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Main | Vehicles | 12/19/2016

Import of Vehicles to Israel: January – September 2016

A substantial part of the worldwide vehicle production in recent years has moved to cheap labor countries, on the expense of the old industrial countries. That trend is well reflected in the vehicle import to Israel from January-September 2016, according to an analysis by Omer Sela, Automotive Sector Manager, Tel-Aviv Chamber of Commerce,  based on the statistics of the Ministry of Transport . Cars import to Israel is affected by the green taxation which provides tax incentives for low emissions

 Attached here a graphic presentation of the analysis.


  • The statistics on vehicle imports to Israel from January-September 2016, reveals an interesting picture. A significant portion of the imported vehicles arrive from countries that were not recognized as leading car manufacturers, while the import from reputable and industrialized countries has decreased.

  • In 2016, Europe supplied 48.4% of the imported vehicles from all sorts to Israel: 37.8% imported from East Asia and 10.2% of the imported vehicles were from Muslim countries such as Turkey and Morocco. Only 3.7% of the total vehicles, mainly heavy and commercial vehicles came from the U.S.

  • The import distribution above reflects mainly the import of passenger vehicles and taxis to Israel during this period: 48.3% from Europe, 36.9% from East Asia, 11.3% from Muslim countries (Turkey and Morocco) and only 3.5% from North America/

  • Import of vehicles to Israel from the U.S. which has actually invented mass production in the automotive industry, is marginal and almost non-existent although there are imports of American-owned brands.

  • There is significant access of vehicles from the pre-communist bloc, as well as Turkey and India where the production costs are low, on the expense of the traditional car manufacturers such as Germany, France, Italy, Belgium or Sweden.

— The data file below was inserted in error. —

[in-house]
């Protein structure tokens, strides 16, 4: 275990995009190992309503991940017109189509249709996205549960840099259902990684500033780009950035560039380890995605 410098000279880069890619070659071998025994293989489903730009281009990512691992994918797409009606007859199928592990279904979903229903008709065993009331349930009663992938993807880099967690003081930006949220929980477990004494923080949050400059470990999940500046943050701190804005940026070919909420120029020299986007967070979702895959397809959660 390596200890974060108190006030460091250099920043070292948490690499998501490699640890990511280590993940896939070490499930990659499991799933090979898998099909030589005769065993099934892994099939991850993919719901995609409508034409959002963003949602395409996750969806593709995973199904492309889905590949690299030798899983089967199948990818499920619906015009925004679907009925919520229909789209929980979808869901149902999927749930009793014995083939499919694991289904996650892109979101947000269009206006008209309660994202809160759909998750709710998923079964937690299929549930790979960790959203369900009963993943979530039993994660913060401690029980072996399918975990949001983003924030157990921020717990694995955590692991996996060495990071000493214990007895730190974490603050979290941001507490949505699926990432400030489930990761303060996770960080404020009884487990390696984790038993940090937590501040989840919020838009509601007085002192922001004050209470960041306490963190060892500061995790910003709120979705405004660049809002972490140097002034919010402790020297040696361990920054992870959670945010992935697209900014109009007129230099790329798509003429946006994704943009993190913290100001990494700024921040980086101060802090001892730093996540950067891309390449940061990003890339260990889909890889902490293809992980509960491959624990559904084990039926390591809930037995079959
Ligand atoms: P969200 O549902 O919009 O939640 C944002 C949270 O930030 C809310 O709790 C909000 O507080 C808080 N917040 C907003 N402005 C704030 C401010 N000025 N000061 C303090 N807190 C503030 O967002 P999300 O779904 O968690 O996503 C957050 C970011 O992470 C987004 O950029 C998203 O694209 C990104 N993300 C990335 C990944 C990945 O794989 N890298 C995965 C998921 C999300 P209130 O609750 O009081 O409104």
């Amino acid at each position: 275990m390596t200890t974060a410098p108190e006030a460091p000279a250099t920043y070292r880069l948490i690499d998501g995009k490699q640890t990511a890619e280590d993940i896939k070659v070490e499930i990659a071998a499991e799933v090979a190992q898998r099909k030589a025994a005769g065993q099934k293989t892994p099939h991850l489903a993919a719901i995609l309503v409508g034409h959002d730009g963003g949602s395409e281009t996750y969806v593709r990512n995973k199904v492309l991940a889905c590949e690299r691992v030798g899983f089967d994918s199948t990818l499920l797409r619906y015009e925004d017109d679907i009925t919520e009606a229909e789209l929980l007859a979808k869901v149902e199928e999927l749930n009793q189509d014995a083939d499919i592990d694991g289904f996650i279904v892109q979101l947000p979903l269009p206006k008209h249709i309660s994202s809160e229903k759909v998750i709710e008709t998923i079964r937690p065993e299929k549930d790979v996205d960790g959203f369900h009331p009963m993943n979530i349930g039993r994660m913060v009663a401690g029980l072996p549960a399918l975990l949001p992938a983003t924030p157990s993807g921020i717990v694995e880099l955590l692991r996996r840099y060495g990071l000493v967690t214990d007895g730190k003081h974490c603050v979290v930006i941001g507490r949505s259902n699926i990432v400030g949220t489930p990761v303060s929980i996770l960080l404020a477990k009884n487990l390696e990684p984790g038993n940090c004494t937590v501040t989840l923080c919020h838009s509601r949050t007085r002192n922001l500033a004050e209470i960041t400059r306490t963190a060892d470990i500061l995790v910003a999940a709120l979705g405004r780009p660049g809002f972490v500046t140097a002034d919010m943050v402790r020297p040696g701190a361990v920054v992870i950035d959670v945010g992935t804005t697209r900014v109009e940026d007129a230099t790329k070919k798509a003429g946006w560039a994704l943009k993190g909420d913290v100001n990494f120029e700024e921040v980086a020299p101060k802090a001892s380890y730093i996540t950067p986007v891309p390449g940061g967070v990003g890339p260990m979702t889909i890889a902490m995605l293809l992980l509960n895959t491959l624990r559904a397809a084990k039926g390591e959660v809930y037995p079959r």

• The Czech Republic and Slovakia supply together almost 22% of all imported vehicles to Israel.

  • South Korea and Japan still supply almost a third of the imported vehicles in spite of the high production cost in these countries.

  • Import from Turkey does not reflect the tense diplomatic relations with this country.

  • Several countries with a significant automotive industry do not export to Israel at all - for example Brazil which in the past used to export some Fiat, Ford or Volkswagen models to Israel.

  • China does not play a major role in supplying cars to Israel, however that may change in the future.

  • It seems that Israeli consumers are more interested in the features of the vehicle, its brand, acquisition conditions and cost, and less in the country of origin.

  • Half of the vehicles imported to Israel are manufactured in the EU (of which 24% in the Euro Zone) whereas some 15-16% depend on the Yen or the Won and 11% on the Turkish Lira.

  • The buses import arena is controlled by European manufacturers (73.7%) yet there is access from China. Import from China may increase in the future, replacing chassis imports and bus assembly lines in Israel.

  • 45.5% of the new vehicles are in the range of 1301-1750 cc; 27% over 1750 cc and 27.6% are of 1300 capacity and less, with significant 5.8% share of under 1,000 cc – apparently due to new, efficient engines with small capacity as a result of the Green Taxation Policy, with preference to cost effective fuel consumption and technology improvement by the automotive industry.

  • Nonetheless, a large engine capacity is still in demand mainly because Israeli drivers prefer automatic vehicles and SUV's.

  • The prime preference of the consumer are Japanese vehicles 1750 -3000 cc (10.4%), Korean 1301-1750 cc (8.9%) and Turkish 1301-1750 cc (6.5%).

  • The Tax Authority claims that changing the taxation formula as expected on 1st January 2017 will reduce the amount of vehicles that are presently within the 2,3 and 4 categories, benefiting from The
    Green Taxation Policy.

  • The expected changes to the green taxation formula may increase the cost of popular vehicles - especially the small cars that are manufactured either in The Czech Republic, Slovakia, South Korea or

  • Constricting the green index may lead to excluding countries that manufacture heavy vehicles such as the U.S.

  • Presently China is not exporting a large quantity of vehicles to Israel. However there are signs of access of private cars, buses and two-wheel vehicles which could replace countries with low cost production such as Turkey, provided the Chinese manufacturers meet the progressive environmental standards.

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